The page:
Roanoke, Virginia – Standing at his familiar lectern Wednesday, Gov. Ralph Northam laid out the latest coronavirus restrictions for the state – mandatory cleaning, masking and social distance restrictions for businesses included.
Violators could face up to a Class 1 misdemeanor, meaning up to a year in jail, or a $2,500 fine.
According to the Governor, those rules are “enforceable by the Virginia Department of Health,” and says Nancy Bell, it’s very clear when charges are warranted.
“When it’s egregious. When it’s in your face. And when you’ve been repeatedly to the business or the family or whatever and have said this has got to stop,” she said via Zoom call Wednesday afternoon.
According to Bell, the population health manager for the West Piedmont Health District, there have been situations that were that bad – though the guidance from the Governor’s office is so new, it’s not clear how charges would even be brought.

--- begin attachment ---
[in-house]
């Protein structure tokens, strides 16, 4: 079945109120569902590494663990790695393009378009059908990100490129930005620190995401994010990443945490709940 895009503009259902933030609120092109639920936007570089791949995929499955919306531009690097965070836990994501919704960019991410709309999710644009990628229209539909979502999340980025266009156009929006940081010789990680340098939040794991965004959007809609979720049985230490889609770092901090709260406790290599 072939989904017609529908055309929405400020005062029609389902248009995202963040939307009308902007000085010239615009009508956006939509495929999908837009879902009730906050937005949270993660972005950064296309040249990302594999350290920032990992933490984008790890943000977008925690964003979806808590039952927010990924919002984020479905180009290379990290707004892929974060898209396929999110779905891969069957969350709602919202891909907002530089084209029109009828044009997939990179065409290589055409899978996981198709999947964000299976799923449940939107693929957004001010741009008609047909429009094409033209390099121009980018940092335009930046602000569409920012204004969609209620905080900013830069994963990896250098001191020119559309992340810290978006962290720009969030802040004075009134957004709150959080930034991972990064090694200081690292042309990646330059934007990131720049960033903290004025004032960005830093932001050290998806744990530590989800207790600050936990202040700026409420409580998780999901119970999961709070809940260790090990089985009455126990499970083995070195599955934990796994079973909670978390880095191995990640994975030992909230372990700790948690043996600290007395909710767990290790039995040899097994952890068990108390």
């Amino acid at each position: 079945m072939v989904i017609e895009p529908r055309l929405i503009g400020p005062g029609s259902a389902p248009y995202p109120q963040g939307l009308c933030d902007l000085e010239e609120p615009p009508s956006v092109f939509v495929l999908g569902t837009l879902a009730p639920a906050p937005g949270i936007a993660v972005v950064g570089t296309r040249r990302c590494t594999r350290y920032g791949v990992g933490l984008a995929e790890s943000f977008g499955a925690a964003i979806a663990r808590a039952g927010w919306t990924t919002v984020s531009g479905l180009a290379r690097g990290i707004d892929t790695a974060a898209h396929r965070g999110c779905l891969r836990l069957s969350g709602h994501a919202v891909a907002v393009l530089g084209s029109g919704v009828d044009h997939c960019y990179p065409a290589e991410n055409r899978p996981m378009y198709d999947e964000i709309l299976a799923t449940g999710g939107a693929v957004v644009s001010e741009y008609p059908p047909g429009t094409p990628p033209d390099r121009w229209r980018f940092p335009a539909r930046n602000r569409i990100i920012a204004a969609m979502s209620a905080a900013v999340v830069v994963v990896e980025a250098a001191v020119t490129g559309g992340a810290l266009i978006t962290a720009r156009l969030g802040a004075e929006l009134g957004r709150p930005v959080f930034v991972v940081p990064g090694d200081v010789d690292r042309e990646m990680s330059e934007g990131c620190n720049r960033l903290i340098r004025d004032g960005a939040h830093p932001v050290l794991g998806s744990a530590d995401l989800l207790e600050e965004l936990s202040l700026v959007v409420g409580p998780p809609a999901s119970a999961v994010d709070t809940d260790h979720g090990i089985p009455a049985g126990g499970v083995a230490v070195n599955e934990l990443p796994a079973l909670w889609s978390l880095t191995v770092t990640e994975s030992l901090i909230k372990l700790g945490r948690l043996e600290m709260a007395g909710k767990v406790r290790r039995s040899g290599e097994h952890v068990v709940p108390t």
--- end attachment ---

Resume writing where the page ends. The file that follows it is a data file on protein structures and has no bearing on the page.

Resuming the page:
“We’re going to have a meeting about that. I don’t know if the police do that, or the health department does that,” she said.
Still, Bell emphasizes that VDH never wants to have to go this route. Instead, most enforcement will play out as it always has, with VDH employees first receiving a tip, then verifying there’s a problem home or business.
“They’ll try to find the manager or the owner and say ‘you’re breaking the rules, here’s what you can do,” said Bell.
But the department is stretched thin – there are more than 500 restaurants in Roanoke alone, and Bell says keeping an eye on all of them, plus other businesses, is impossible.
“We are considering hiring contract people to help with enforcement,” she said.
The goal would be to bring people on, much as it did with contract tracers earlier this year. When or if that happens depends on funding from the state.